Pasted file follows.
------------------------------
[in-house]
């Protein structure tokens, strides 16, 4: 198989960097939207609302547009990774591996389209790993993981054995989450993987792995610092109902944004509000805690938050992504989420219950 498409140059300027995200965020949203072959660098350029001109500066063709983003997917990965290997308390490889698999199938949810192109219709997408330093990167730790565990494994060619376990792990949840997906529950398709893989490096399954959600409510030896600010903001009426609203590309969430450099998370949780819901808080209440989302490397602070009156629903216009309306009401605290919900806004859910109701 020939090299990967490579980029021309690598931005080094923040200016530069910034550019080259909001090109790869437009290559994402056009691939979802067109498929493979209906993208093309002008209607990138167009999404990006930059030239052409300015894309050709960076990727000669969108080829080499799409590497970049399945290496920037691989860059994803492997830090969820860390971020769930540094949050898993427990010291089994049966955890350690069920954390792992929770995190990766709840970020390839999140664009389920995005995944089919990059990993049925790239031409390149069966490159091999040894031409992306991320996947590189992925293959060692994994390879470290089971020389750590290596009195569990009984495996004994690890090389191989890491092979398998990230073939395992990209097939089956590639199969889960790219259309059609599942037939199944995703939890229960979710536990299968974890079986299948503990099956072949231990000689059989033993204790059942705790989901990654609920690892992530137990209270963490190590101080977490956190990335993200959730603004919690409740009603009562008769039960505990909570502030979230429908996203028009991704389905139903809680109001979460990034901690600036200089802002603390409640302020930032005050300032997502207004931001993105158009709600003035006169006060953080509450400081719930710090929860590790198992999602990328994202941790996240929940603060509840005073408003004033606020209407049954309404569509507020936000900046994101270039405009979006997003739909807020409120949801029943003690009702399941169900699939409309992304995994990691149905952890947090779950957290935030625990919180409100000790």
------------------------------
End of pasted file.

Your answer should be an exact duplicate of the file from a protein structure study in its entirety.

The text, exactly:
[in-house]
């Protein structure tokens, strides 16, 4: 198989960097939207609302547009990774591996389209790993993981054995989450993987792995610092109902944004509000805690938050992504989420219950 498409140059300027995200965020949203072959660098350029001109500066063709983003997917990965290997308390490889698999199938949810192109219709997408330093990167730790565990494994060619376990792990949840997906529950398709893989490096399954959600409510030896600010903001009426609203590309969430450099998370949780819901808080209440989302490397602070009156629903216009309306009401605290919900806004859910109701 020939090299990967490579980029021309690598931005080094923040200016530069910034550019080259909001090109790869437009290559994402056009691939979802067109498929493979209906993208093309002008209607990138167009999404990006930059030239052409300015894309050709960076990727000669969108080829080499799409590497970049399945290496920037691989860059994803492997830090969820860390971020769930540094949050898993427990010291089994049966955890350690069920954390792992929770995190990766709840970020390839999140664009389920995005995944089919990059990993049925790239031409390149069966490159091999040894031409992306991320996947590189992925293959060692994994390879470290089971020389750590290596009195569990009984495996004994690890090389191989890491092979398998990230073939395992990209097939089956590639199969889960790219259309059609599942037939199944995703939890229960979710536990299968974890079986299948503990099956072949231990000689059989033993204790059942705790989901990654609920690892992530137990209270963490190590101080977490956190990335993200959730603004919690409740009603009562008769039960505990909570502030979230429908996203028009991704389905139903809680109001979460990034901690600036200089802002603390409640302020930032005050300032997502207004931001993105158009709600003035006169006060953080509450400081719930710090929860590790198992999602990328994202941790996240929940603060509840005073408003004033606020209407049954309404569509507020936000900046994101270039405009979006997003739909807020409120949801029943003690009702399941169900699939409309992304995994990691149905952890947090779950957290935030625990919180409100000790």